Moreover, it is in accordance with reason that we should return to soberness [of conduct], and, while yet we have opportunity, exercise repentance towards God. It is well to reverence both God and the bishop. He who honours the bishop has been honoured by God; he who does anything without the knowledge of the bishop, does [in reality] serve the devil.
Over 1900 years later, Ignatius’ words are still apropos.
I anticipate the obvious objection, that our bishops have repeatedly failed us, or betrayed our trust. I’m sure anyone reading this can immediately think of numerous instances from the past fifty years in which the Catholic laity were wounded by the actions (or inaction) of our bishops. But frankly, this is nothing new. The Fall didn’t suddenly begin to affect bishops in the 1960s. Just look at the performance of the English bishops under Henry, or the countless heretical bishops at the time of Athanasius. For that matter, just look at the Apostles. Judas betrays Christ, and all of the Apostles other than St. John abandon Him. The Apostles weren’t blind to their own weaknesses, as Galatians 2 makes clear. Yet here’s what Hebrews 13:17-18 tells us to do:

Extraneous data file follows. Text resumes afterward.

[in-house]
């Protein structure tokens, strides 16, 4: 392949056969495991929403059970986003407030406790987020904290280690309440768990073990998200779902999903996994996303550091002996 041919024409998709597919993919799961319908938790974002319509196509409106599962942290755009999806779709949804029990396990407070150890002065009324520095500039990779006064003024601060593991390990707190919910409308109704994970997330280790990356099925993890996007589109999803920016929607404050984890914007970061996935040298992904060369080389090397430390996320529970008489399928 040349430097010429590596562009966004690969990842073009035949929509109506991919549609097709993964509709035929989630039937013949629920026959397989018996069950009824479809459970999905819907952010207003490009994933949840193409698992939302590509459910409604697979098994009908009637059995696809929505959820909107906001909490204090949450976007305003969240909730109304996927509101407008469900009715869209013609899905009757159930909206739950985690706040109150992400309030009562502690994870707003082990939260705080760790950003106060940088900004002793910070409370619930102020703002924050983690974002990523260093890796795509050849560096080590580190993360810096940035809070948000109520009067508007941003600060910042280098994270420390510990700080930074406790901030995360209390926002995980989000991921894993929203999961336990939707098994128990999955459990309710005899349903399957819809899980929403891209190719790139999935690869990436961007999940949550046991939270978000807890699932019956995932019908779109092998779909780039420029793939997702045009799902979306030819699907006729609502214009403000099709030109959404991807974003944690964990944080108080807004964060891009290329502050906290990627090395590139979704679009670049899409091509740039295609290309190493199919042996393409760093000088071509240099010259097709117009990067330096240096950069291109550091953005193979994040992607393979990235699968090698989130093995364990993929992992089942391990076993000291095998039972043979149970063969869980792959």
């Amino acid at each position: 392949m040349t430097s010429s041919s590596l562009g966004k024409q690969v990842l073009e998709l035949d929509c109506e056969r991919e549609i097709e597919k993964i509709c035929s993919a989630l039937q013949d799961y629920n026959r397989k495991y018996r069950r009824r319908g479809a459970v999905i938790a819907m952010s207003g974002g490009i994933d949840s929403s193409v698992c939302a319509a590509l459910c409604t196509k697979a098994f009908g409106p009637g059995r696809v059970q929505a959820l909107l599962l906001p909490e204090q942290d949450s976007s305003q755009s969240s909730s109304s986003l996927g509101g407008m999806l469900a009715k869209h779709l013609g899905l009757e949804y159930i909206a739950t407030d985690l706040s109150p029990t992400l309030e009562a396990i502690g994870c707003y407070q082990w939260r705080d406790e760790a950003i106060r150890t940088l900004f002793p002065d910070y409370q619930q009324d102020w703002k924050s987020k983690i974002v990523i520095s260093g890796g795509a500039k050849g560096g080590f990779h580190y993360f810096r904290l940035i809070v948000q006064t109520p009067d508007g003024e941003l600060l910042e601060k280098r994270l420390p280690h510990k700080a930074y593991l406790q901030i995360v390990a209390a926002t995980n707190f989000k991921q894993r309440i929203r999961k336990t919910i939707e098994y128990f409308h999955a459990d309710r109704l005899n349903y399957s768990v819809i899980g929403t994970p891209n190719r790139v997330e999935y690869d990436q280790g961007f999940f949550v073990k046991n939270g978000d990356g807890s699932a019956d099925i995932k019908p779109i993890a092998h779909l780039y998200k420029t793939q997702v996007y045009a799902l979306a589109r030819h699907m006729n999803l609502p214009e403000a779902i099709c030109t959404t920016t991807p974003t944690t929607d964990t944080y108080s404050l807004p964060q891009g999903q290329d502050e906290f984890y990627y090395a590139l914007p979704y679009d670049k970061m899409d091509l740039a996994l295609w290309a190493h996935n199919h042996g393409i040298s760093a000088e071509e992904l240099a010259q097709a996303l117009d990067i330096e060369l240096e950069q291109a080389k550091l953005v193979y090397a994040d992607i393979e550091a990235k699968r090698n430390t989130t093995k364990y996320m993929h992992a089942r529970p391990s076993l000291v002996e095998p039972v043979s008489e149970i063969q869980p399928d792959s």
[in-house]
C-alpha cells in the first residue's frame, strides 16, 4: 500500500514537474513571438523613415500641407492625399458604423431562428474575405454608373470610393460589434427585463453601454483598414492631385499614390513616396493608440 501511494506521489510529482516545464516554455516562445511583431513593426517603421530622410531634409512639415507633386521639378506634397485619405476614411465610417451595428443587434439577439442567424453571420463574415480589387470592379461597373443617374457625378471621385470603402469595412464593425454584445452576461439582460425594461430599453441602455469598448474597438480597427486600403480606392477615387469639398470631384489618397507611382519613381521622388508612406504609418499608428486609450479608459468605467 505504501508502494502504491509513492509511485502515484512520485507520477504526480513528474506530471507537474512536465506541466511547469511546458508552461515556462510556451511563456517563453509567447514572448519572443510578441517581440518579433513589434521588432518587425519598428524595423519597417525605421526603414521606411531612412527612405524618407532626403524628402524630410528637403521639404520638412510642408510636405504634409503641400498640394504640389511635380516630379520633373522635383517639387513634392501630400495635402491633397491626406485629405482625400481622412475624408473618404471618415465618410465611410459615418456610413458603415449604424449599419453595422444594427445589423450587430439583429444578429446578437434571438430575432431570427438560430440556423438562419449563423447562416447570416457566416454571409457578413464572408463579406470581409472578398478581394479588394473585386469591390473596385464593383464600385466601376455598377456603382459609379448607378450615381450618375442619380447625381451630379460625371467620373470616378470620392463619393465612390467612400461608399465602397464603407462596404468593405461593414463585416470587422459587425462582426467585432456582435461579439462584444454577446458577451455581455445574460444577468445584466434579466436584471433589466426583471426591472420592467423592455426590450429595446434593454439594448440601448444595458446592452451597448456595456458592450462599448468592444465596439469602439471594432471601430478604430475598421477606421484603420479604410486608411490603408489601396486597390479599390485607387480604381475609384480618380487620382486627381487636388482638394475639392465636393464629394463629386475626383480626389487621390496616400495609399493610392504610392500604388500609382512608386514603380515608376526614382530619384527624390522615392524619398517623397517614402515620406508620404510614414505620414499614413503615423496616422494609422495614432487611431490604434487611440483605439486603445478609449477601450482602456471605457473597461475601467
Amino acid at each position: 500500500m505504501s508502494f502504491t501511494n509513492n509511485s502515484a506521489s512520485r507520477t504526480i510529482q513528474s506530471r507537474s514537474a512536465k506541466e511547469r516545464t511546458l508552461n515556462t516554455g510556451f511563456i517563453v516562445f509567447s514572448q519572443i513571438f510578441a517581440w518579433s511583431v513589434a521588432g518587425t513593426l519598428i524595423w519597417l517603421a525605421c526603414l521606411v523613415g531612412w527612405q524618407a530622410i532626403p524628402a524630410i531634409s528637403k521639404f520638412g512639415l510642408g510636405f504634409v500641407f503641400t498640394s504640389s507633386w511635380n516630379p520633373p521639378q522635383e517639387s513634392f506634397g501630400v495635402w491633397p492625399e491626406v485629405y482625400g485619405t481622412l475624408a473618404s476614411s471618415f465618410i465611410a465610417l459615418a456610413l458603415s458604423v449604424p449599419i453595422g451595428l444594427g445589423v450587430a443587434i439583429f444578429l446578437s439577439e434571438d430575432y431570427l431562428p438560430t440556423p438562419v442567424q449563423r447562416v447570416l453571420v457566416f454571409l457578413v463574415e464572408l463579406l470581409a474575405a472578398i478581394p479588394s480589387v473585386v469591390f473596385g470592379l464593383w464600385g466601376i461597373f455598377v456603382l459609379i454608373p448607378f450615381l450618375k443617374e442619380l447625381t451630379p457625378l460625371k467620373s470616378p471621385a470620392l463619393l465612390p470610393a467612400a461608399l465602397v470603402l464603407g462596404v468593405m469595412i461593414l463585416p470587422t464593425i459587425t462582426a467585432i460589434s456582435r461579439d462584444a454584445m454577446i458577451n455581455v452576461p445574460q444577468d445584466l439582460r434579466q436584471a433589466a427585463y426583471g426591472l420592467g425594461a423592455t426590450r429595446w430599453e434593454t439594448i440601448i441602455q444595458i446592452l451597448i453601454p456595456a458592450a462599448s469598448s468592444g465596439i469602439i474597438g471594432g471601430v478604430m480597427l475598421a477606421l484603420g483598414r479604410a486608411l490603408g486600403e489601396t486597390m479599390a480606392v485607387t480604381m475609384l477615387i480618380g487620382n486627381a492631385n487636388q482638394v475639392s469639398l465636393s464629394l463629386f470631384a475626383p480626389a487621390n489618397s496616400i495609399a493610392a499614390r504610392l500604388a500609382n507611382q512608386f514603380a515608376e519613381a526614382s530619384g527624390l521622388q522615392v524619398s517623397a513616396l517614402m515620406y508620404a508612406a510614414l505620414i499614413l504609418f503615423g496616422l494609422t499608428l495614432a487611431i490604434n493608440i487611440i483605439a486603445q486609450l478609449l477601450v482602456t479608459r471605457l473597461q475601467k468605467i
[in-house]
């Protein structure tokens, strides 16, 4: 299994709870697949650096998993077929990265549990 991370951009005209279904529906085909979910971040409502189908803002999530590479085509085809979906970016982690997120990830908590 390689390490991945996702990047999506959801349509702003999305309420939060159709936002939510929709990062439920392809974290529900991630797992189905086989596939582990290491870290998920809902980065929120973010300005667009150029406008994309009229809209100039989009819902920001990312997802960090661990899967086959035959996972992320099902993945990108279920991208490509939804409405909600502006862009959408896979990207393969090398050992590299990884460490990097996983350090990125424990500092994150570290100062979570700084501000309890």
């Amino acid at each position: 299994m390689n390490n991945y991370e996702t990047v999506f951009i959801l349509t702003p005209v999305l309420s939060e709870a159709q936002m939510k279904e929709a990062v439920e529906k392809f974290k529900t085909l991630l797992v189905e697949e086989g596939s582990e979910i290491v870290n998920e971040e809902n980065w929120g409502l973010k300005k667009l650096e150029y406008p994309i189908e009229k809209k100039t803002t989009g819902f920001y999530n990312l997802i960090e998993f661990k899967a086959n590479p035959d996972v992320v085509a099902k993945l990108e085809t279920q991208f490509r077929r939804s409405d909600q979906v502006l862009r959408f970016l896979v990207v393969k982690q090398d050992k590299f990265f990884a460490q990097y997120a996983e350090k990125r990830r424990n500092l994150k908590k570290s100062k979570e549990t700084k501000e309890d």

|Anthony van Dyck, St Ambrose barring Theodosius
from Milan Cathedral (1620)
Have confidence in your leaders and submit to their authority, because they keep watch over you as those who must give an account. Do this so that their work will be a joy, not a burden, for that would be of no benefit to you. Pray for us. We are sure that we have a clear conscience and desire to live honorably in every way.
I’m not going to pretend that this is an easy command. But it is obviously right. As St. Paul explains, all authority (whether political or spiritual) comes from God (Rom. 13:1-2):
All of you must be willing to obey completely those who rule over you. There are no authorities except the ones God has chosen. Those who now rule have been chosen by God. So when you oppose the authorities, you are opposing those whom God has appointed. Those who do that will be judged.